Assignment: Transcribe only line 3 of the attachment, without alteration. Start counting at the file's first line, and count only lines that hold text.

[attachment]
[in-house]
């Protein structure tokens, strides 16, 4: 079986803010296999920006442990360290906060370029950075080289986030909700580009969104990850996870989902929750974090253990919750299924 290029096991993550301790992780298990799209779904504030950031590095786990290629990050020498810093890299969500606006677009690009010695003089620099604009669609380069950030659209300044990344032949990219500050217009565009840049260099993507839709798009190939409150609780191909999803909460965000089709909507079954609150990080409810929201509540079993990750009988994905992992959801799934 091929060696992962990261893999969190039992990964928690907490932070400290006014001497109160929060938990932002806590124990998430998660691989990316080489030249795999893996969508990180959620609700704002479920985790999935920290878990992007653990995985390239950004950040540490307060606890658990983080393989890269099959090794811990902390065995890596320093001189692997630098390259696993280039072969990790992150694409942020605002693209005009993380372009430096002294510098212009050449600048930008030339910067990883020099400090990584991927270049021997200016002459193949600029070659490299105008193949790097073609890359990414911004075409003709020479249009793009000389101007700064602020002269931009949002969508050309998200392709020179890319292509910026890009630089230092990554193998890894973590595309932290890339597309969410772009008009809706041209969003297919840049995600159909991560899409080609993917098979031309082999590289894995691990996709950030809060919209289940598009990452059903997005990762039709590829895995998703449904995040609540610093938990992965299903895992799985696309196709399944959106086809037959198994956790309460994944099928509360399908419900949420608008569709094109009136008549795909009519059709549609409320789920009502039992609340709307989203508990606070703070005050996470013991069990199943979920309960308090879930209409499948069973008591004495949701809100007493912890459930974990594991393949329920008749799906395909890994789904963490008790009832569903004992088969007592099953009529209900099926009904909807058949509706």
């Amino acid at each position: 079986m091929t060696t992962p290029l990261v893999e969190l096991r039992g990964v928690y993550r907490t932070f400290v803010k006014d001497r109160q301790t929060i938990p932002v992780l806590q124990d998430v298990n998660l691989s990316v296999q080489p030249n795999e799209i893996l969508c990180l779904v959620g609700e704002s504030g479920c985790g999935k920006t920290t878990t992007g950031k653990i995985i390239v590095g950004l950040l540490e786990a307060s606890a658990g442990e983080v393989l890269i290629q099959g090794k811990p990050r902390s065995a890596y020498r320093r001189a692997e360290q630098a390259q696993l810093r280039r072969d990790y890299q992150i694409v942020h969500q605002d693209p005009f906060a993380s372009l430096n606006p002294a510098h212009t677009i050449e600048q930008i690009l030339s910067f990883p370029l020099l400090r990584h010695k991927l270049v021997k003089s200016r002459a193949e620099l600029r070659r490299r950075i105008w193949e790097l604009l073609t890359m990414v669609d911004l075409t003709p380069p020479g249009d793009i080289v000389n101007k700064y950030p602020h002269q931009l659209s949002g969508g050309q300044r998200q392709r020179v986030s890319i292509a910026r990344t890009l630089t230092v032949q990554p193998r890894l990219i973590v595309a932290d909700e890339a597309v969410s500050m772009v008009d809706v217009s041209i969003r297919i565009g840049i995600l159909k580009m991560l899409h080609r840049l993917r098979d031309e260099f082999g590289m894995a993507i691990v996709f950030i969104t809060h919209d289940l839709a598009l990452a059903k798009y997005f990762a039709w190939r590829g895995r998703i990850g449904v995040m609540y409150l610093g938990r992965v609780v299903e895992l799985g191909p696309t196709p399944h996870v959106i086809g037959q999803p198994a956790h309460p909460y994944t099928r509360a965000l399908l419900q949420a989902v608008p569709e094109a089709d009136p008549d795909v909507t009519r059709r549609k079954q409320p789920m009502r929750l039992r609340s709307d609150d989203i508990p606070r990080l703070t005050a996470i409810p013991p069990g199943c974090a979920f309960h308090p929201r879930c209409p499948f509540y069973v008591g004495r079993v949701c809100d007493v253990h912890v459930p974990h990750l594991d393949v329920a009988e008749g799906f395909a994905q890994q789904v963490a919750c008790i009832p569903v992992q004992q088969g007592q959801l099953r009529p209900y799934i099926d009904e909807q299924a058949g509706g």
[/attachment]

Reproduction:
């Amino acid at each position: 079986m091929t060696t992962p290029l990261v893999e969190l096991r039992g990964v928690y993550r907490t932070f400290v803010k006014d001497r109160q301790t929060i938990p932002v992780l806590q124990d998430v298990n998660l691989s990316v296999q080489p030249n795999e799209i893996l969508c990180l779904v959620g609700e704002s504030g479920c985790g999935k920006t920290t878990t992007g950031k653990i995985i390239v590095g950004l950040l540490e786990a307060s606890a658990g442990e983080v393989l890269i290629q099959g090794k811990p990050r902390s065995a890596y020498r320093r001189a692997e360290q630098a390259q696993l810093r280039r072969d990790y890299q992150i694409v942020h969500q605002d693209p005009f906060a993380s372009l430096n606006p002294a510098h212009t677009i050449e600048q930008i690009l030339s910067f990883p370029l020099l400090r990584h010695k991927l270049v021997k003089s200016r002459a193949e620099l600029r070659r490299r950075i105008w193949e790097l604009l073609t890359m990414v669609d911004l075409t003709p380069p020479g249009d793009i080289v000389n101007k700064y950030p602020h002269q931009l659209s949002g969508g050309q300044r998200q392709r020179v986030s890319i292509a910026r990344t890009l630089t230092v032949q990554p193998r890894l990219i973590v595309a932290d909700e890339a597309v969410s500050m772009v008009d809706v217009s041209i969003r297919i565009g840049i995600l159909k580009m991560l899409h080609r840049l993917r098979d031309e260099f082999g590289m894995a993507i691990v996709f950030i969104t809060h919209d289940l839709a598009l990452a059903k798009y997005f990762a039709w190939r590829g895995r998703i990850g449904v995040m609540y409150l610093g938990r992965v609780v299903e895992l799985g191909p696309t196709p399944h996870v959106i086809g037959q999803p198994a956790h309460p909460y994944t099928r509360a965000l399908l419900q949420a989902v608008p569709e094109a089709d009136p008549d795909v909507t009519r059709r549609k079954q409320p789920m009502r929750l039992r609340s709307d609150d989203i508990p606070r990080l703070t005050a996470i409810p013991p069990g199943c974090a979920f309960h308090p929201r879930c209409p499948f509540y069973v008591g004495r079993v949701c809100d007493v253990h912890v459930p974990h990750l594991d393949v329920a009988e008749g799906f395909a994905q890994q789904v963490a919750c008790i009832p569903v992992q004992q088969g007592q959801l099953r009529p209900y799934i099926d009904e909807q299924a058949g509706g």